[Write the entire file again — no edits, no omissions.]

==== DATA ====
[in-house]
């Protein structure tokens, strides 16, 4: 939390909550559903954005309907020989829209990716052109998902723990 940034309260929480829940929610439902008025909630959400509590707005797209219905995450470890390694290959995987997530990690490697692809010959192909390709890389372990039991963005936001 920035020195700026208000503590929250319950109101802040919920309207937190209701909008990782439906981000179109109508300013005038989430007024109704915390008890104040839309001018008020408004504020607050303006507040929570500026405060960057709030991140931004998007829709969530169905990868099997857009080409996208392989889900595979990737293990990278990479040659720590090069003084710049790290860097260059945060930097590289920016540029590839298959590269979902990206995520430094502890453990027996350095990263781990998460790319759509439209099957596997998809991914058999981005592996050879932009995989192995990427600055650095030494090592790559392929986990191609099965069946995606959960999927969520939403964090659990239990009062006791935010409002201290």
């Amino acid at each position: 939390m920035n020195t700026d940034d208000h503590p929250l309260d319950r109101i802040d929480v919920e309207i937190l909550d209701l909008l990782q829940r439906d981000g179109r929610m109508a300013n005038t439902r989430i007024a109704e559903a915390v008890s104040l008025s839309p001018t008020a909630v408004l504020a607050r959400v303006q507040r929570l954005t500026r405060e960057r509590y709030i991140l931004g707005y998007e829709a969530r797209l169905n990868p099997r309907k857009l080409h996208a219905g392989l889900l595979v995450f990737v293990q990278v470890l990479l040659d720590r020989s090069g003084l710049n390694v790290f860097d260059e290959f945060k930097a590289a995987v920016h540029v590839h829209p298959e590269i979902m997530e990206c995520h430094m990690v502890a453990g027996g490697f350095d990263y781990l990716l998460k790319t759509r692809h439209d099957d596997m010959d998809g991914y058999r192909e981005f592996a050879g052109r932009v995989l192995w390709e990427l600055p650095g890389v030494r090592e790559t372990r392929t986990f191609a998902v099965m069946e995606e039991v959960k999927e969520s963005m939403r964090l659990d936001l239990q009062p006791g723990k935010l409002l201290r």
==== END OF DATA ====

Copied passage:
[in-house]
């Protein structure tokens, strides 16, 4: 939390909550559903954005309907020989829209990716052109998902723990 940034309260929480829940929610439902008025909630959400509590707005797209219905995450470890390694290959995987997530990690490697692809010959192909390709890389372990039991963005936001 920035020195700026208000503590929250319950109101802040919920309207937190209701909008990782439906981000179109109508300013005038989430007024109704915390008890104040839309001018008020408004504020607050303006507040929570500026405060960057709030991140931004998007829709969530169905990868099997857009080409996208392989889900595979990737293990990278990479040659720590090069003084710049790290860097260059945060930097590289920016540029590839298959590269979902990206995520430094502890453990027996350095990263781990998460790319759509439209099957596997998809991914058999981005592996050879932009995989192995990427600055650095030494090592790559392929986990191609099965069946995606959960999927969520939403964090659990239990009062006791935010409002201290």
């Amino acid at each position: 939390m920035n020195t700026d940034d208000h503590p929250l309260d319950r109101i802040d929480v919920e309207i937190l909550d209701l909008l990782q829940r439906d981000g179109r929610m109508a300013n005038t439902r989430i007024a109704e559903a915390v008890s104040l008025s839309p001018t008020a909630v408004l504020a607050r959400v303006q507040r929570l954005t500026r405060e960057r509590y709030i991140l931004g707005y998007e829709a969530r797209l169905n990868p099997r309907k857009l080409h996208a219905g392989l889900l595979v995450f990737v293990q990278v470890l990479l040659d720590r020989s090069g003084l710049n390694v790290f860097d260059e290959f945060k930097a590289a995987v920016h540029v590839h829209p298959e590269i979902m997530e990206c995520h430094m990690v502890a453990g027996g490697f350095d990263y781990l990716l998460k790319t759509r692809h439209d099957d596997m010959d998809g991914y058999r192909e981005f592996a050879g052109r932009v995989l192995w390709e990427l600055p650095g890389v030494r090592e790559t372990r392929t986990f191609a998902v099965m069946e995606e039991v959960k999927e969520s963005m939403r964090l659990d936001l239990q009062p006791g723990k935010l409002l201290r």